By now, many of you will have heard of THE social media flameout of 2008 "Motrin Moms". An initial tribe of Twitter moms initially flexed their anger and many of the social media pundits have jumped on the pile, chimed in and suggested that Motrin should have known better and that all this could have been avoided. I'm not as sure.
The summary version is Motrin produced an ad about baby wearing carriers and the pain they may cause and the opportunity for Motrin to provide relief. Whether it was the smart-alecky tone of voice of the spot or the misguided insight that baby carriers might be the issue, the ad caught a group of well-connected women very raw and they have now shouted back in the thousands. Witness comments here:
Unlike previous social media infernos, Motrin neither lied (Sony), deceived about their identity (Wal-Mart), endangered/inconvenienced a city (Aqua Teen Hunger Force) or provided dubious insider tips (Whole Foods). It was simply an ad. As ads go, it was more intriguing than most...perhaps with the same ad executed poorly, we might have never noticed it.
Furthermore, Motrin - a division of J&J, actually had an ad with interesting insight, it was colourfully and creatively executed, it was trying to target an audience that was influential to its business and one can assume had noble intent for creating a conversation and dialogue with that audience. Doesn't sound like bad credentials? Most creative we see on TV doesn't come close to having these merits.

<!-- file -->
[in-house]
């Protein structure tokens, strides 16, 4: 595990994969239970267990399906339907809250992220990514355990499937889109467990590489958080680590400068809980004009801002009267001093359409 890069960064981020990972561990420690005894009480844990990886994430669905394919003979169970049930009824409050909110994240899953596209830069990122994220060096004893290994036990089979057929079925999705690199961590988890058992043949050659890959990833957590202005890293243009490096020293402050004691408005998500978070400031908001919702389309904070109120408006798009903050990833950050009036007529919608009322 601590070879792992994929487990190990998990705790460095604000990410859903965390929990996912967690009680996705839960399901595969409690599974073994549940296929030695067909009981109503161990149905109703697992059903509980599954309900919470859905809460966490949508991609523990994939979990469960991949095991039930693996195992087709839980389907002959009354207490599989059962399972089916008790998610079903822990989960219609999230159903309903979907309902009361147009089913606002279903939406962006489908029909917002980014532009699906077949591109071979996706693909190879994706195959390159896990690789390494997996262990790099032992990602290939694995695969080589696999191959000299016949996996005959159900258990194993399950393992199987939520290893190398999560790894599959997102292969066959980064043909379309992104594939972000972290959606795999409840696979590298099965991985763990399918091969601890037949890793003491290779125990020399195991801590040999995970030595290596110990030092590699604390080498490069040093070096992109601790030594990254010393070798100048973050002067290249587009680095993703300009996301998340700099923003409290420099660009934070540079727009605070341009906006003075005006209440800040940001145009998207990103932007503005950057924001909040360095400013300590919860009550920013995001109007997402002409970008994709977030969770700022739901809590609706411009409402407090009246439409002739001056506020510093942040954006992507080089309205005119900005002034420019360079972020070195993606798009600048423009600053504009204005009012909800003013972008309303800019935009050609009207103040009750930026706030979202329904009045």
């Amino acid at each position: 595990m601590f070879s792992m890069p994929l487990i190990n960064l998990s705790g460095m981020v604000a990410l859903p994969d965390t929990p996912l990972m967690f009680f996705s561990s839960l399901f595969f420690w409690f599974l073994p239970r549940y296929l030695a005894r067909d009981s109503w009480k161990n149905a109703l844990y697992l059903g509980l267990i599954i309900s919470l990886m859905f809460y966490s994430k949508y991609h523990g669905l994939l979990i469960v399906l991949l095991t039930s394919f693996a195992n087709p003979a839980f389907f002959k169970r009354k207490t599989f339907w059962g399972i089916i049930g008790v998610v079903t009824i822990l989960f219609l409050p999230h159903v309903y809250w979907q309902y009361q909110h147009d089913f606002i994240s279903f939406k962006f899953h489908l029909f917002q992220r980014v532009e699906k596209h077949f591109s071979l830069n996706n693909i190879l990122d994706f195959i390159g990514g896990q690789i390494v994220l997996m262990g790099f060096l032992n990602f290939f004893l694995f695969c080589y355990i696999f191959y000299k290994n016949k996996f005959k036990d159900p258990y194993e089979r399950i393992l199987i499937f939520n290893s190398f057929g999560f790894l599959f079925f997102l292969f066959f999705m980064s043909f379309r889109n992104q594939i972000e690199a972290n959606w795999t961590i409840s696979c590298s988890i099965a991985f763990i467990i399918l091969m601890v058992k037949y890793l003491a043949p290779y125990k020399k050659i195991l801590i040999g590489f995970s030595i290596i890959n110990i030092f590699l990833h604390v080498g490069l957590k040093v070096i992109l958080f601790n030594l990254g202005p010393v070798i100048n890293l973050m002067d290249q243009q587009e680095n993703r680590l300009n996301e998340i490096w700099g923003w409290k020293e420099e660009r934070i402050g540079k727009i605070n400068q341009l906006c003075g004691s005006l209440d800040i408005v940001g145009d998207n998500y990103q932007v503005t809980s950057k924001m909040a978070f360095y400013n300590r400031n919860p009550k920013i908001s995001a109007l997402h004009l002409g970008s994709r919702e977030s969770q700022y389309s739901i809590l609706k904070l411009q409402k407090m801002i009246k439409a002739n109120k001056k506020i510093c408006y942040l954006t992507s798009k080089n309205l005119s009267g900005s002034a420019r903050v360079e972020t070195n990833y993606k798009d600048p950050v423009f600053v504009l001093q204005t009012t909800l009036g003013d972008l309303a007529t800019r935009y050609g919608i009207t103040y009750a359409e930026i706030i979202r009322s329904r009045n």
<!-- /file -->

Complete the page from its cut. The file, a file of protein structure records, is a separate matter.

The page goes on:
So they messed up and executed poorly and yes, perhaps they didn't show it to enough people beforehand and maybe they would have been better served by engaging a community of thousands of women to evaluate the ad in advance and come to their defence if required. All good points some self-servingly raised by the social media -vested.
But to use Allen Iversen's repeated tirade "we're talking about an ad, I mean we're talking about an ad. This is what I'm talking about an ad." They didn't dump oil in the oceans, insider trade or hired underage workers overseas. They produced an ad, that resonated poorly.
Some people in social media, particularly those on Twitter are championing this as the power of the human voice and are pointing to social media's defining moment of influence. They may be right but this is not a corporate-sized Obama. This is the type of change we don't need - nobody wins - moms are offended, Motrin takes it on the chin and other companies who were fence sitting now avoid social media like the plague.
If companies can't participate in this medium, then who is going to pay the freight. Are you going to pay for social media content? Didn't think so.
Let's be clear -the ad was wrong, Motrin is now doing the right thing, apologizing and perhaps regrettably somebody will take the fall. Potentially they can generate good debate and make something out of a clear PR disaster. But please don't anybody celebrate this. Don't anybody gloat over Motrin's mistake - this one was not as avoidable as the previous social media debacles.
This is bad for the progress of marketing to become more open. This is bad for open source, web 2.0 developments in business and this is bad for social media in the long run. Motrin - I feel your pain.